Friday, April 13, 2007

Thank Goodness It's Gingerbread

Friday is the gateway to the weekend. You're still mired in the work or school week, but you're looking ahead to 2 whole days without schedules and responsibilities (unless you're a mother with small children). Although you want to celebrate the temporary reprieve from the load, you're probably exhausted.

What you need is dessert. Well, that's always my prescription for fatigue, depression, insomnia, anxiety, hangnails, split ends, and restless leg syndrome. OK, it's pretty much my cure-all for everything. But who, at the end of an intense week, has the energy to whip up a Caramel Mocha Gateau with Spun Sugar topping? Not me, and by the way, you needed to start making it three days ago to serve it tonight.

OK, what you need is an easy dessert that you can throw together in 20 minutes or less, toss into the oven, and then garner ooohs and aaaahs from your family and friends when you serve it. Who knew that such a recipe could be found in a Martha Stewart cookbook?

I tend to stay away from Martha Stewart because she intimidates me. Her recipes and instructions always seem to call for exotic ingredients or tools that I don't have on hand, and if I try to substitute it will fail. My ice cream will curdle because I don't have the black-currant puree that she keeps in her freezer and I won't be able to make those adorable cookies because I don't own the Italian cookie molds that Martha uses.

However, I wanted to try a new recipe for gingerbread for today's post and I was thrilled with the results. This recipe from Holidays yielded a larger cake than any of my other recipes (bonus if company's coming) and it has a daintier, fluffier appearance that makes it more cake-like and a fancier dessert. Especially when topped with a fat blob of whipped cream and a piece of homemade crystallized ginger.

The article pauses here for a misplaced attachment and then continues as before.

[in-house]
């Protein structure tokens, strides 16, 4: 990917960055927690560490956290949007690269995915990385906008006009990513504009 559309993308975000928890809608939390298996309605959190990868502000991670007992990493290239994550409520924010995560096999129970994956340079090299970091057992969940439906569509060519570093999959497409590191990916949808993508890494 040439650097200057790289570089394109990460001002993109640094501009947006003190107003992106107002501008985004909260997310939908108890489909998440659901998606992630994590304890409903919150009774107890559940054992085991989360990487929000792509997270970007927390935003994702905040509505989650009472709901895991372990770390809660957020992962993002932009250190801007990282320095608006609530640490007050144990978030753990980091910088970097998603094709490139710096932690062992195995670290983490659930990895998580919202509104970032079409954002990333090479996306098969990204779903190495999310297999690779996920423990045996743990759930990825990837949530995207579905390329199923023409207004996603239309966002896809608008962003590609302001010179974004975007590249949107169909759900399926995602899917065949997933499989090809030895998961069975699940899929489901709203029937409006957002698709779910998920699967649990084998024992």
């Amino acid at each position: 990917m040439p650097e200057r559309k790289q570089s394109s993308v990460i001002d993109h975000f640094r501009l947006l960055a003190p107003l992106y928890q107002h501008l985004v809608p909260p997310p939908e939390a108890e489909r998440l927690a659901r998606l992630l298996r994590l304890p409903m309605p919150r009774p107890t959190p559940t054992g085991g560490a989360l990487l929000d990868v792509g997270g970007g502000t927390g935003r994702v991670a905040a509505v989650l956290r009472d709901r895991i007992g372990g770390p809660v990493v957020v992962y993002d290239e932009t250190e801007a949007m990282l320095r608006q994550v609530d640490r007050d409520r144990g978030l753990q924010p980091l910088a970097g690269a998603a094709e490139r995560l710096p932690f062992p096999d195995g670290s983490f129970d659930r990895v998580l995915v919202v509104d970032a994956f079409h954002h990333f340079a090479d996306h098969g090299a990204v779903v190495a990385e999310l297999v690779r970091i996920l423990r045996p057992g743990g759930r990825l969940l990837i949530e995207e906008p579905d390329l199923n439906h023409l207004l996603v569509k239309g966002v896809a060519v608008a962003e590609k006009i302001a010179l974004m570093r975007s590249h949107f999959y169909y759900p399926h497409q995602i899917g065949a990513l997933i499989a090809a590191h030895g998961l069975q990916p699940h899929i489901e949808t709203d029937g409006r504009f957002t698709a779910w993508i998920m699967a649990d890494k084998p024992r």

Weekend Gingerbread

1 cup boiling water
2 tsp baking soda
2-1/2 cups all-purpose flour
2 tsp ground ginger
1-1/2 tsp ground cinnamon
1/2 tsp ground cloves
2 tsp baking powder
8 Tbsp (1 stick) unsalted butter
1/4 cup dark brown sugar
1 cup unsulfured molasses
2 large eggs, lightly beaten
Whipped cream for garnish
Crystallized Ginger

1- Preheat oven to 350 degrees. Butter a 9 x 13-inch pan and set aside. Combine boiling water with baking soda and set aside. In a large bowl, sift together flour, spices and baking powder. Set aside.

2- In the large bowl of a mixer, cream butter. Add sugar and beat until fluffy. Beat in molasses and baking-soda mixture. Beat in flour mixture. Add eggs and beat well.

3- Pour batter into pan and bake for 35 minutes (a toothpick inserted into center should come out clean). Cool on wire rack. To serve top with whipped cream and a slice or two of Crystallized Ginger.

*Random Neuron Firing - Why is the term "gingerbread" used to describe both construction-quality dough used for semi-edibile cottages and a fluffy cake? And neither of them is a bread? Why not ginger cake and ginger plywood?


Anonymous said...

Random Neuron Firing is one of the reasons I like you so much! Yummy Ginger Loaf!

Anonymous said...

It looks like a big, ginger poof -to put your feet on, but instead, your fork-.....Glob isn't the right word for the whipped cream. Maybe...'a fluff of weihtless sugar.......'
It looks really good.
Perhaps next time we come over, we could make it with you!!!!!

Anonymous said...

So nummy. I highly enjoyed this cake. I think it's better then your last. I like the fact that it's really smooth, but then again... really smooth means it is easier to gobble down to much.

Helene said...

It looks wonderful! i don't think this cake would last the whole weekend in my house!
Great pic!

Cookie baker Lynn said...

Dianne - I'm so glad you can handle random since that's basically what I am.

Emily - I'd love to bake it with you.

Helene - Thanks for stopping by to visit and for the kind words.

Anonymous said...

Hi Lynn,
Ur gingerbread looks really yummy n im dying to try this recipe out. Im in Australia - can u advise whether i can use black strap molasses to replace unsulfured molasses?


Cookie baker Lynn said...

Susanna - Blackstrap molasses, while being rich in vitamins and minerals, is rather bitter. I would not recommend substituting it for regular unsulfured molasses in baking. Perhaps you could ask Anh (A Food Lover's Journey), who is also in Australia, what's available. Good luck and happy baking!